Congress to oppose Gujarat compulsory voting bill
Gandhinagar, Dec 17 : The Congress Thursday announced it would oppose the two bills of the Gujarat government that seek to make voting mandatory in local self government elections and propose capital punishment for makers of spurious liquor in prohibition-bound Gujarat.
The decision was taken at a meeting of the Congress legislature party here, as the brief, three-day Gujarat assembly session began.
Though no major business was transacted Thursday with the house adjourning after paying homage to the legislators who passed away recently, the two bills are expected to be taken up over the next two days.
The Gujarat Local Authorities (Amendment), Bill 2009 proposes to make voting compulsory in all seven municipal corporations, 159 municipalities, 26 district panchayats, 223 taluka panchayats and the 13,713 village panchayats of the state.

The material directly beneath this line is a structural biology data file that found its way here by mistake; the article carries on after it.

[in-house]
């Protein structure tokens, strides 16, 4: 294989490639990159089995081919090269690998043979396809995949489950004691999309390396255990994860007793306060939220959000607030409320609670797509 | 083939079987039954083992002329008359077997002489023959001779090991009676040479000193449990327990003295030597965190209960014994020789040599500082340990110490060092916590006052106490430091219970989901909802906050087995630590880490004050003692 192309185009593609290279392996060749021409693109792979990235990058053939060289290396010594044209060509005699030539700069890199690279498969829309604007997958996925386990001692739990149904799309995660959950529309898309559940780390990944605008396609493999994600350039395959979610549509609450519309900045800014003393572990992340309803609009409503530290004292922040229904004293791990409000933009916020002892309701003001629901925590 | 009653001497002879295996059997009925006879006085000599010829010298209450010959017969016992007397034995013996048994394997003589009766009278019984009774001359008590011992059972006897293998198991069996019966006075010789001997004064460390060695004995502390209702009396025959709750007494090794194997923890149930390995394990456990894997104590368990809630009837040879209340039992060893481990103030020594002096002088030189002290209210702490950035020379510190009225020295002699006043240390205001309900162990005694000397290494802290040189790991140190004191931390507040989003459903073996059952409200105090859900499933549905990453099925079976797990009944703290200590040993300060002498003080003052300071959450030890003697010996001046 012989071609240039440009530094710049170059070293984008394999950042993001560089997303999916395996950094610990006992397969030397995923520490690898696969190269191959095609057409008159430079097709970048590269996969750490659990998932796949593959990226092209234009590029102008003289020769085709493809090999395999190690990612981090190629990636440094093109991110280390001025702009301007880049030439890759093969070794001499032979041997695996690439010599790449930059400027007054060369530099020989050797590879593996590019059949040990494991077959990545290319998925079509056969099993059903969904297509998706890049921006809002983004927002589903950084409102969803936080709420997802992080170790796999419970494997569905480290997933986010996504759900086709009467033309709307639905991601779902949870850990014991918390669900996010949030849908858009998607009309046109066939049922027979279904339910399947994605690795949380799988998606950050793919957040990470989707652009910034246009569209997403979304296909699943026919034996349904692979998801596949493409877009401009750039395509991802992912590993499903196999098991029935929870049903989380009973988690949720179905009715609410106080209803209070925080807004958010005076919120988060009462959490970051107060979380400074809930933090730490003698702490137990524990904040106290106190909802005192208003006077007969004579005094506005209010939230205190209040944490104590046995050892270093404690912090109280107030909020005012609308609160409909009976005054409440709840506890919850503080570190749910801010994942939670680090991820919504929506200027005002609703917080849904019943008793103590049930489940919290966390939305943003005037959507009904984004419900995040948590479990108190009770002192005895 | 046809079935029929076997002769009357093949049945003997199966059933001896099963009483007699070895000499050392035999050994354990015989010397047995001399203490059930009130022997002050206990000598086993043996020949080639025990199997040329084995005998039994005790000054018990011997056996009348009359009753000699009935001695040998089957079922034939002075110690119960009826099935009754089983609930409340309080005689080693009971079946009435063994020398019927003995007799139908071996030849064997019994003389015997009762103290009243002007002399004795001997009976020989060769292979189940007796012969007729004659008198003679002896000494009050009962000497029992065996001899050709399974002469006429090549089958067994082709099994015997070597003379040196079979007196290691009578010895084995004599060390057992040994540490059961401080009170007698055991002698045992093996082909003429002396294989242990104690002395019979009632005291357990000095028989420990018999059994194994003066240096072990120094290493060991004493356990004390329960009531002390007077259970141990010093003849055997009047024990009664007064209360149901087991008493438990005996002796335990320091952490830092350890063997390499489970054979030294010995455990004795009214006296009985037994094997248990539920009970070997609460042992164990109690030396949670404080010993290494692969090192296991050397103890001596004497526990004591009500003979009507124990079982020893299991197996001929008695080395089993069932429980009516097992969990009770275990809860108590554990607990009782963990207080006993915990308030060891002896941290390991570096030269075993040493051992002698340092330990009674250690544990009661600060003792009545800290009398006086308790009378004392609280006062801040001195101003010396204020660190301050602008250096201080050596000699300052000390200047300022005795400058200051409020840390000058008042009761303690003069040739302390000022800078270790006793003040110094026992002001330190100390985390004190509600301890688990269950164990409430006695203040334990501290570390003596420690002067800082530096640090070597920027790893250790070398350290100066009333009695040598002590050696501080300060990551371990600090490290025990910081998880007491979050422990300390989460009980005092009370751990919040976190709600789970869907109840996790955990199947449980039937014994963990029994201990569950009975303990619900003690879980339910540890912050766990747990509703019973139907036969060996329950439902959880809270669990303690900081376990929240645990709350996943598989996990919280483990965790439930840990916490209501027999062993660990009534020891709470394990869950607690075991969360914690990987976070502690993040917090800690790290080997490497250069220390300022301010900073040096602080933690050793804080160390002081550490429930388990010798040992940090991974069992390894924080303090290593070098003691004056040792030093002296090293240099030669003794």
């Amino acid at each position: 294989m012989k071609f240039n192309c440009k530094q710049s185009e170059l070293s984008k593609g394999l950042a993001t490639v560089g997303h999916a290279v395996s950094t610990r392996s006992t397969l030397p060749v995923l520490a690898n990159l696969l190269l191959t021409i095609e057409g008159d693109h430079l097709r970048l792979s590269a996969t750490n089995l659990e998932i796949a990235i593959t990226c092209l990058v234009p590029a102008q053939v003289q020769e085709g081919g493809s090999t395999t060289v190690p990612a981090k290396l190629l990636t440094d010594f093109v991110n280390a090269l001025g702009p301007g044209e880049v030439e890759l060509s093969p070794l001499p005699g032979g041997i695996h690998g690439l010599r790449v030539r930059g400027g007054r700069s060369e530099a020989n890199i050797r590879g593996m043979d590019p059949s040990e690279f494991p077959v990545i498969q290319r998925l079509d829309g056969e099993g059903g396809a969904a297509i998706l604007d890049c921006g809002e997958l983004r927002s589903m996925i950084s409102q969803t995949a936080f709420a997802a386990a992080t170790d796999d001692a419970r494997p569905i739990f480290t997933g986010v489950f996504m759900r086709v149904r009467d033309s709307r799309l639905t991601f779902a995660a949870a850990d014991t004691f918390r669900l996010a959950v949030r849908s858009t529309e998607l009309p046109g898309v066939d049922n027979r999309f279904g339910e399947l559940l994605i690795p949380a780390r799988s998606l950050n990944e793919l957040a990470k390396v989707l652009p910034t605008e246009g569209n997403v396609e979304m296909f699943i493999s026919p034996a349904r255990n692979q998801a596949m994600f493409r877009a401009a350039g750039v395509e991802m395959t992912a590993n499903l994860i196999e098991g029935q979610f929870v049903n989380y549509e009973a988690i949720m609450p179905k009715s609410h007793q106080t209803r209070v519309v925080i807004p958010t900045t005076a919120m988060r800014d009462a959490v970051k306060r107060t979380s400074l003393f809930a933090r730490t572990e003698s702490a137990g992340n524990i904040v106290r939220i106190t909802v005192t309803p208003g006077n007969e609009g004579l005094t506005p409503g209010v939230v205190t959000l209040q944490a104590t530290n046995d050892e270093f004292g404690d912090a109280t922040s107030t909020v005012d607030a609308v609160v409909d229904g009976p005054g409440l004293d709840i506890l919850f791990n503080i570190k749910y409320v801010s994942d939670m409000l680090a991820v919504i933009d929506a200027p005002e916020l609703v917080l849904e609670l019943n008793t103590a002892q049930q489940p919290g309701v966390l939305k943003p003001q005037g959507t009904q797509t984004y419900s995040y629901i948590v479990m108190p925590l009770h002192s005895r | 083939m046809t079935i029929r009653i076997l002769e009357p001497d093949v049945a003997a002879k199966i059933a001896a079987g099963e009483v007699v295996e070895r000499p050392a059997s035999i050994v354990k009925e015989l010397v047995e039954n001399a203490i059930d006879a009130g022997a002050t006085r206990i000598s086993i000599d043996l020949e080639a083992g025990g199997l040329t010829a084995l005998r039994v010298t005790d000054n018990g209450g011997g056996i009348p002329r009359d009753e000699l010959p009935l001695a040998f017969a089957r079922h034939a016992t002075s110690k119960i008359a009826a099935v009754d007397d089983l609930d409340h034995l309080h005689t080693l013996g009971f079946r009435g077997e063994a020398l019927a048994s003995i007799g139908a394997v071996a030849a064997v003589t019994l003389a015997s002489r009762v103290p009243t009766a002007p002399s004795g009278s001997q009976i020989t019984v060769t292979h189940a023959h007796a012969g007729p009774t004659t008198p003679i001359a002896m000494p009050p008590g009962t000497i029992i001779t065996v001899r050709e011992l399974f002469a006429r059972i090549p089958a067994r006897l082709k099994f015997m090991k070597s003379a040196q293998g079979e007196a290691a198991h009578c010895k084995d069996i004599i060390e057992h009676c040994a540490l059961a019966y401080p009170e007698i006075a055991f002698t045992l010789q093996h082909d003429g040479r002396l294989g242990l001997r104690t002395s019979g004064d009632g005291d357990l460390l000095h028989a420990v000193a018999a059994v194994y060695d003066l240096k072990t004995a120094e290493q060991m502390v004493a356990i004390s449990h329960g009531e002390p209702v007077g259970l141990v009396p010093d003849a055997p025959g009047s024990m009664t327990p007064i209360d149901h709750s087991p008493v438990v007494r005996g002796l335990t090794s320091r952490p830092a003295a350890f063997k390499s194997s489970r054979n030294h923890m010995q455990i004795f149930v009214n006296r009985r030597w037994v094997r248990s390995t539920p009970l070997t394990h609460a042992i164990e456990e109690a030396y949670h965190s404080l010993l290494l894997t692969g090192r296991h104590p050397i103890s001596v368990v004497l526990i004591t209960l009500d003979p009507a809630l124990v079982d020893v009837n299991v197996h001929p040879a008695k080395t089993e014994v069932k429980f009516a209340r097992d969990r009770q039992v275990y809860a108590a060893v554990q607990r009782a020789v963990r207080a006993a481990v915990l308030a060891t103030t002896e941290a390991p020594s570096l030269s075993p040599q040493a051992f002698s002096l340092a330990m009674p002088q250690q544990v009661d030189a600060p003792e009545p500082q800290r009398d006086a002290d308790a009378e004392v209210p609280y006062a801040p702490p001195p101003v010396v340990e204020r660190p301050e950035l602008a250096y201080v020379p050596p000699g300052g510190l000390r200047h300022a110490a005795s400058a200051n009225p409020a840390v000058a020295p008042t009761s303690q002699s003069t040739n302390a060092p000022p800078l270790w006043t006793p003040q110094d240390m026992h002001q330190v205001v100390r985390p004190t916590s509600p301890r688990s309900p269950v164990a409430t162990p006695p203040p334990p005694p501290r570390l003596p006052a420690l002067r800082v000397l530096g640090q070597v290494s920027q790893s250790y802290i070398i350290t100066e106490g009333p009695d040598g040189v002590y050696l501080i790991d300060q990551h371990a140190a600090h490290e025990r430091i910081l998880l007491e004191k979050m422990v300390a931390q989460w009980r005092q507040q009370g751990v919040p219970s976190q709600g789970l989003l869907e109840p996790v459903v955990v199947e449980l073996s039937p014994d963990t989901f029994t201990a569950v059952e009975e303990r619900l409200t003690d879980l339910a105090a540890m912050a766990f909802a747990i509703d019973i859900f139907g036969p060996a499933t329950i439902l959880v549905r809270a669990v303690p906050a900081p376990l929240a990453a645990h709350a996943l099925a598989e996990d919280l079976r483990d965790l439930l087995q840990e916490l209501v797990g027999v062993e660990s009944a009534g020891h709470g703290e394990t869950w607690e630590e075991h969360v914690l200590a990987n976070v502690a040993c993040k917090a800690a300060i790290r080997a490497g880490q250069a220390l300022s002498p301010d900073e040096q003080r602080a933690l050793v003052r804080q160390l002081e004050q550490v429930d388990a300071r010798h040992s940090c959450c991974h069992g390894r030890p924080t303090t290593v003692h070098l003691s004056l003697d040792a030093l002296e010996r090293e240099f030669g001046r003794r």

In keeping with the provisions of the bill, all registered voters in the state will be required to vote and those abstaining will be summoned by the local election officer to submit a valid reason with proof within a month. Subsequently the government will decide on what action would be taken against defaulters.
Congress state chief Siddartha Patel, who announced the party's decision to oppose the bill termed it "thoughtless, impractical and lopsided".
"It is the poor tribals who migrate in search of work who will suffer while the likes of Mr L. K. Advani who are outside the state will be exempted. This is a political move which aims to arm the government of the day with excessive powers of selective action and will encourage corruption," he added.
Patel said that the acting Governor S. C. Jamir had already returned the controversial Bombay Prohibition (Gujarat Amendment) Bill, 2009 to the state assembly for reconsideration Nov 3.
The bill sought to amend the Bombay Prohibition Act 1949 to prescribe death sentence or imprisonment for life for the person who manufactures or sells spurious liquor when someone dies after consuming it.
Patel said that it was basically a policing problem caused by corruption which could be dealt with through strict implementation of the existing laws. "Everybody knows where the problem lies and its solution. Going against the grain of fundamental rights to make political statements does not auger well," he added.(IANS)